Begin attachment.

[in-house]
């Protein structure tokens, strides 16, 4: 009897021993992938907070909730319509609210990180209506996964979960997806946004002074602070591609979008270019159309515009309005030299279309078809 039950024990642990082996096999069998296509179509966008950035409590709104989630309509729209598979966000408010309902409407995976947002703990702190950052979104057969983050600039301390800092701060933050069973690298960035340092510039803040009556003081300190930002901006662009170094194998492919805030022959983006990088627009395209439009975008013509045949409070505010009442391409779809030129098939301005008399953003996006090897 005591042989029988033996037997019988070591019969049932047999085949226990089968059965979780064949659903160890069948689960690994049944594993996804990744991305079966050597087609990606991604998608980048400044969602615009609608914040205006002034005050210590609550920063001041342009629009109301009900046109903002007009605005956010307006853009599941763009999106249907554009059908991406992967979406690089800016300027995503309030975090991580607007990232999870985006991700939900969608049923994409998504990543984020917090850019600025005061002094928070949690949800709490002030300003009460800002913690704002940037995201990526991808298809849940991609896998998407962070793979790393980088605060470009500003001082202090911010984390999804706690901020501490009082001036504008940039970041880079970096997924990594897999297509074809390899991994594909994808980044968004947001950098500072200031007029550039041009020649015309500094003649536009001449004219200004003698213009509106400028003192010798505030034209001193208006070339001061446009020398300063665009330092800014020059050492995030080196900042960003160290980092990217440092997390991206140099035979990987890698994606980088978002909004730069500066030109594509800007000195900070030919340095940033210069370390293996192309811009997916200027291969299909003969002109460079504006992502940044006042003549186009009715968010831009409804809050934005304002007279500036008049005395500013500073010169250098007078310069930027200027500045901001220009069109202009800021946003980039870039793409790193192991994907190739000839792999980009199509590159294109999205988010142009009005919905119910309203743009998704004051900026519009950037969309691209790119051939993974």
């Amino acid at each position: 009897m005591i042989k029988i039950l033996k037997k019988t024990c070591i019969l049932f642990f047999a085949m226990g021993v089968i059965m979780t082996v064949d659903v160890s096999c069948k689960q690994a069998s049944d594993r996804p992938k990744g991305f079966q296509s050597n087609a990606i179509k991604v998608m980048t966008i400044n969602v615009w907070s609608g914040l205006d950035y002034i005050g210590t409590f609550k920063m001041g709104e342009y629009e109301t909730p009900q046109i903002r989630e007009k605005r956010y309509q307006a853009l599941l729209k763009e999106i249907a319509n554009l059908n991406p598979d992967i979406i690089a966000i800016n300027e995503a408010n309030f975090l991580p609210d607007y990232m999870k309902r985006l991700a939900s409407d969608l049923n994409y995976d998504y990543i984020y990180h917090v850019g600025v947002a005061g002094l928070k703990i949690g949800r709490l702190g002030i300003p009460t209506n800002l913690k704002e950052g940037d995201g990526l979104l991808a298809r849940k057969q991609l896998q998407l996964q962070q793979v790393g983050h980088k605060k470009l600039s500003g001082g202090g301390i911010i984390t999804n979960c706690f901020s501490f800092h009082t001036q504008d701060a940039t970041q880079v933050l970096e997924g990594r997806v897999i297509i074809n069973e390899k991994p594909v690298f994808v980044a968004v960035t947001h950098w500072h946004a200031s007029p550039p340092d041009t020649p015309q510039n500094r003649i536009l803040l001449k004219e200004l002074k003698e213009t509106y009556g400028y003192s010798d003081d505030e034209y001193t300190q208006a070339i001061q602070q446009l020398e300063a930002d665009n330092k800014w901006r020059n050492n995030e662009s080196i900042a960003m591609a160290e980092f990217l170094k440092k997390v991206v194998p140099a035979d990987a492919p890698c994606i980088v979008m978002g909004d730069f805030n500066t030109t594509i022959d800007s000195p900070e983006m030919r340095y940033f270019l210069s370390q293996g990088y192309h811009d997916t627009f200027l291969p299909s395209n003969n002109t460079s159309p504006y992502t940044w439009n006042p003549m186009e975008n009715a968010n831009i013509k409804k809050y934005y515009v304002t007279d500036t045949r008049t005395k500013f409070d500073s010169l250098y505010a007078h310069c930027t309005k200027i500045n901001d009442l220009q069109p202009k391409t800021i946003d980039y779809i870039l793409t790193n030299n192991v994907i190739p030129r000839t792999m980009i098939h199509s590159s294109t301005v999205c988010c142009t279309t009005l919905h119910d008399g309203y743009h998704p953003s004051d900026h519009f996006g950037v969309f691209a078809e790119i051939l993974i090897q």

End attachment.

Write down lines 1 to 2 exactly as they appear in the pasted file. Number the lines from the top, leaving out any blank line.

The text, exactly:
[in-house]
């Protein structure tokens, strides 16, 4: 009897021993992938907070909730319509609210990180209506996964979960997806946004002074602070591609979008270019159309515009309005030299279309078809 039950024990642990082996096999069998296509179509966008950035409590709104989630309509729209598979966000408010309902409407995976947002703990702190950052979104057969983050600039301390800092701060933050069973690298960035340092510039803040009556003081300190930002901006662009170094194998492919805030022959983006990088627009395209439009975008013509045949409070505010009442391409779809030129098939301005008399953003996006090897 005591042989029988033996037997019988070591019969049932047999085949226990089968059965979780064949659903160890069948689960690994049944594993996804990744991305079966050597087609990606991604998608980048400044969602615009609608914040205006002034005050210590609550920063001041342009629009109301009900046109903002007009605005956010307006853009599941763009999106249907554009059908991406992967979406690089800016300027995503309030975090991580607007990232999870985006991700939900969608049923994409998504990543984020917090850019600025005061002094928070949690949800709490002030300003009460800002913690704002940037995201990526991808298809849940991609896998998407962070793979790393980088605060470009500003001082202090911010984390999804706690901020501490009082001036504008940039970041880079970096997924990594897999297509074809390899991994594909994808980044968004947001950098500072200031007029550039041009020649015309500094003649536009001449004219200004003698213009509106400028003192010798505030034209001193208006070339001061446009020398300063665009330092800014020059050492995030080196900042960003160290980092990217440092997390991206140099035979990987890698994606980088978002909004730069500066030109594509800007000195900070030919340095940033210069370390293996192309811009997916200027291969299909003969002109460079504006992502940044006042003549186009009715968010831009409804809050934005304002007279500036008049005395500013500073010169250098007078310069930027200027500045901001220009069109202009800021946003980039870039793409790193192991994907190739000839792999980009199509590159294109999205988010142009009005919905119910309203743009998704004051900026519009950037969309691209790119051939993974």